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The First Time I Binged




The First Time I Binged


This week, a client of mine asked me  “Do you ever give in to bread?”

Well, not bread, but chocolate cake, yes! So it occurred to me that maybe I need to clarify something:

I eat chocolate cake. And sometimes, I eat A LOT of chocolate cake – as in I binge on chocolate cake.

The first time it happened I must have been in my mid-late 20’s. I remember the details of the binge itself but have no recollection of the exact date or the exact circumstances that lead to it. But I must have been stressed, tired, emotional, pmsing, or the like.

I do know it was a few days after one of my daughters’ birthday parties because the victim was leftover chocolate cake with creamy chocolate icing. Betty Crocker. The cake and the icing. (Yes, I know, Betty Crocker is bad, bad, baaad. But at the time, no one knew any better and Betty Crocker was just so GOOD).

What sticks with me are the sensations. I walked into the kitchen that night and opened the fridge. I remember not looking for anything specific and even thinking “oh…we STILL have chocolate cake?”…which goes to show the extent of my nonchalance towards it.

I pulled out the Tupperware and a fork and just took a bite.

It might have taken me a few minutes to finish the box or a few seconds. I found myself gasping as I stared at the empty container both from the frustration because I wanted more and because I was thinking “wow…what was that?”

There was no remorse, no guilt, no shame. Well, maybe a bit of shame because my immediate second thought was “How will I explain this if Karim (my  husband) wants a piece and they’re all gone?” I quickly decided to tell him I tried a piece and realized it’s going bad so I threw it all out. But what if he looks in the garbage and doesn’t find it (And who said he would go looking?? But clearly all rational thought was slowly leaving me).

As I processed those thoughts, I kept going back to “WHAT WAS THAT??” I REMEMBER thinking “that was so easy…I feel really good…how come I never thought of this before?” I REMEMBER the feelings of relief, peace, the sugar high. And so the cycle was put in motion.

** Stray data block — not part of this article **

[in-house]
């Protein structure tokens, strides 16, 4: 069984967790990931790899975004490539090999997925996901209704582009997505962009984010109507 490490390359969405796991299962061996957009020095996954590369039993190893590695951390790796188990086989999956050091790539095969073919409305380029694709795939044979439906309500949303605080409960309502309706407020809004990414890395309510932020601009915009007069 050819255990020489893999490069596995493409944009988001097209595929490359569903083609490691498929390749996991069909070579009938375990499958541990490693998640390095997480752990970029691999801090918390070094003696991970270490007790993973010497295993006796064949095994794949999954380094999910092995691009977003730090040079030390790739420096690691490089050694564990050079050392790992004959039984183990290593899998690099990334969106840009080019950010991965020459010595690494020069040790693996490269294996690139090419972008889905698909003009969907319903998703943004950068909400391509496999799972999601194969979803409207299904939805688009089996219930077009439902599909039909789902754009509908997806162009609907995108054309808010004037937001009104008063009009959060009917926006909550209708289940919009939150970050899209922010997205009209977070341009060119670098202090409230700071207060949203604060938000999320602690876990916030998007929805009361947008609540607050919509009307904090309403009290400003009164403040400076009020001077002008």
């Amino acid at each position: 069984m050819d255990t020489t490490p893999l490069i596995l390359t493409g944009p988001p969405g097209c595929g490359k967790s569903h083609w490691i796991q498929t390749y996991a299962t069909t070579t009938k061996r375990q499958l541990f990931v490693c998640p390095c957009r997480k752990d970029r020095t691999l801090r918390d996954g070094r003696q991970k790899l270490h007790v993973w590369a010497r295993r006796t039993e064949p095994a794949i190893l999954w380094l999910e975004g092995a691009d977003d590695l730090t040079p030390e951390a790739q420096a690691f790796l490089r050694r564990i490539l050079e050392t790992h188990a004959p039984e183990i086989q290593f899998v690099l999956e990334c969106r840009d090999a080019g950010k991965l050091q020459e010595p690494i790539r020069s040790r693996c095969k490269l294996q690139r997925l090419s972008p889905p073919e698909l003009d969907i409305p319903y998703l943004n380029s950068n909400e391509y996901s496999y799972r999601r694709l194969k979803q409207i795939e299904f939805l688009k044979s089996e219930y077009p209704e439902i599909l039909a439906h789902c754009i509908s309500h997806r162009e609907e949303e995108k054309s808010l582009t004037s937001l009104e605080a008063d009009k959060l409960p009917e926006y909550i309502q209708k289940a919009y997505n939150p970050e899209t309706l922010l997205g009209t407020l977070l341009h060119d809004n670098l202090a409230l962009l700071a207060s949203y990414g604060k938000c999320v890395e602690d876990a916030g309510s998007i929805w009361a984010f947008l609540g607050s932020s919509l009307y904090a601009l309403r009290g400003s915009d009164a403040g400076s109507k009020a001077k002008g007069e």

The fact that I don’t remember WHY I felt I needed the cake that night is irrelevant now. From that day on, I turned to food-mostly sweets and especially chocolate cake to feel better-no matter what the issue at hand or how significant or irrelevant.

I had made the connection between eating (or in this case—overeating) and feeling good. And once you make a connection, especially one that is rooted in satisfaction you will keep going back to it. Perhaps unconsciously at first.  But eventually, do it long enough and it becomes a habit:

Tired—eat. Frustrated—eat. Sad—eat. Angry—eat. Nervous—eat. Even happy!—eat. You can literally attach any feeling to eating to justify it.

And so, as a health coach and as a recovering binge-aholic I can tell you a few things about binging:

Overeating or binging comes from a lack of sharing love. Take a step back and evaluate your primary relationship—are you fully satisfied, committed to making it work and creating a positive, fulfilling mutual space for you and your partner to THRIVE?

Binging can also signal a lack of SELF-LOVE. Do you fulfill YOUR needs? Do you have a career or a passion that drives you every morning? Are your days filled with motivation, positivity, dreams or are you stuck in a rut—doing the daily run around on automatic, taking care of everyone but yourself? Trying to solve everyone’s problems but yours? Both of these deficiencies make you feel empty. And so you try to fill the void. Identify which of the two–or both–that you are dealing with, and you will stop relying on food for comfort.

Exercise minimizes binging. MOVE everyday. Give your body the chance to release those endomorphins that naturally give us that skip to our step.

You will never stop binging 100%–Unless you’re a robot.

But the incidences becomes few and far in between. The urge comes up when there is something I REALLY CANNOT solve. When life presents itself in a way that no amount of thinking, crying, rationalizing, or planning can overcome. And so I give in and ALLOW myself to use food as comfort. It is a conscious decision instead of an unconscious free-for all.

Celebrating is not binging. It is a time to partake of life, the occasion and the people who matter in your life.

There are ways to “fix” a binge:

  • Drink a lot of water. If you  have coconut water, even better. Aim for 8oz or 250ml. Water works to flush out toxins from the body and lessens the overload of toxins on your liver. You can also add lemons and/or limes.
  • Drink Green Juice.  You need 10 asparagus stalks; 3 cucumbers; 4 celery stalks and 1 lemon. Juice all of these ingredients (either in a juicer or a blender) and fill up as many times as you can during the day.
  • Work out. Yup. Sweat. A LOT of sweat. Your skin is one of your largest elimination organs. Use it.


Eating is just easier than dealing with the issue(s). I get that. I really, really get that.

But how much longer can you keep the cycle going? Knowing that the issues don’t GO anywhere. What is this costing you, whether in terms of your health or your life’s goals?

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Dana Dinnawi

Dana Dinnawi is an Integrative Nutrition health coach specializing in empowering women to improve their health and family life. She received her training from the Institute for Integrative Nutrition, where she studied more than one hundred dietary theories and a variety of practical lifestyle coaching methods. She can be reached through her website and Facebook page.

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